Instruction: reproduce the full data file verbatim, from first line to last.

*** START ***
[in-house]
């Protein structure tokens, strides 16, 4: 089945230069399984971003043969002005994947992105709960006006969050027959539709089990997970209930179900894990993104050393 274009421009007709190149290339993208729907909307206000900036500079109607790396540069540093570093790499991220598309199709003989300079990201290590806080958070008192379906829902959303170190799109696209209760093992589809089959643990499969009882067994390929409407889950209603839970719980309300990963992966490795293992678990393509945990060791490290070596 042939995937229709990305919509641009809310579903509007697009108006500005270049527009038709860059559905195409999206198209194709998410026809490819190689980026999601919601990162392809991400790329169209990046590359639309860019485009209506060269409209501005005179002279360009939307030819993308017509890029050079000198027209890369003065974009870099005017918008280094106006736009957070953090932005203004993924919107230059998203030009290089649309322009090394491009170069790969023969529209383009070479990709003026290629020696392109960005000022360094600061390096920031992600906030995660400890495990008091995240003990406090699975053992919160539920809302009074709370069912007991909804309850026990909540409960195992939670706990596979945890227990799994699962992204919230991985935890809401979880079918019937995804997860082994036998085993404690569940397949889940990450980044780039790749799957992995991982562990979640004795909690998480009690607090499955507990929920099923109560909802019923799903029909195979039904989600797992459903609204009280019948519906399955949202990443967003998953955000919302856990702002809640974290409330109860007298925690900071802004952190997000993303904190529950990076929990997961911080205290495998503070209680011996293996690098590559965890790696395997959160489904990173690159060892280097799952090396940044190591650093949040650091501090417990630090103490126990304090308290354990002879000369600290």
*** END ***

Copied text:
[in-house]
């Protein structure tokens, strides 16, 4: 089945230069399984971003043969002005994947992105709960006006969050027959539709089990997970209930179900894990993104050393 274009421009007709190149290339993208729907909307206000900036500079109607790396540069540093570093790499991220598309199709003989300079990201290590806080958070008192379906829902959303170190799109696209209760093992589809089959643990499969009882067994390929409407889950209603839970719980309300990963992966490795293992678990393509945990060791490290070596 042939995937229709990305919509641009809310579903509007697009108006500005270049527009038709860059559905195409999206198209194709998410026809490819190689980026999601919601990162392809991400790329169209990046590359639309860019485009209506060269409209501005005179002279360009939307030819993308017509890029050079000198027209890369003065974009870099005017918008280094106006736009957070953090932005203004993924919107230059998203030009290089649309322009090394491009170069790969023969529209383009070479990709003026290629020696392109960005000022360094600061390096920031992600906030995660400890495990008091995240003990406090699975053992919160539920809302009074709370069912007991909804309850026990909540409960195992939670706990596979945890227990799994699962992204919230991985935890809401979880079918019937995804997860082994036998085993404690569940397949889940990450980044780039790749799957992995991982562990979640004795909690998480009690607090499955507990929920099923109560909802019923799903029909195979039904989600797992459903609204009280019948519906399955949202990443967003998953955000919302856990702002809640974290409330109860007298925690900071802004952190997000993303904190529950990076929990997961911080205290495998503070209680011996293996690098590559965890790696395997959160489904990173690159060892280097799952090396940044190591650093949040650091501090417990630090103490126990304090308290354990002879000369600290």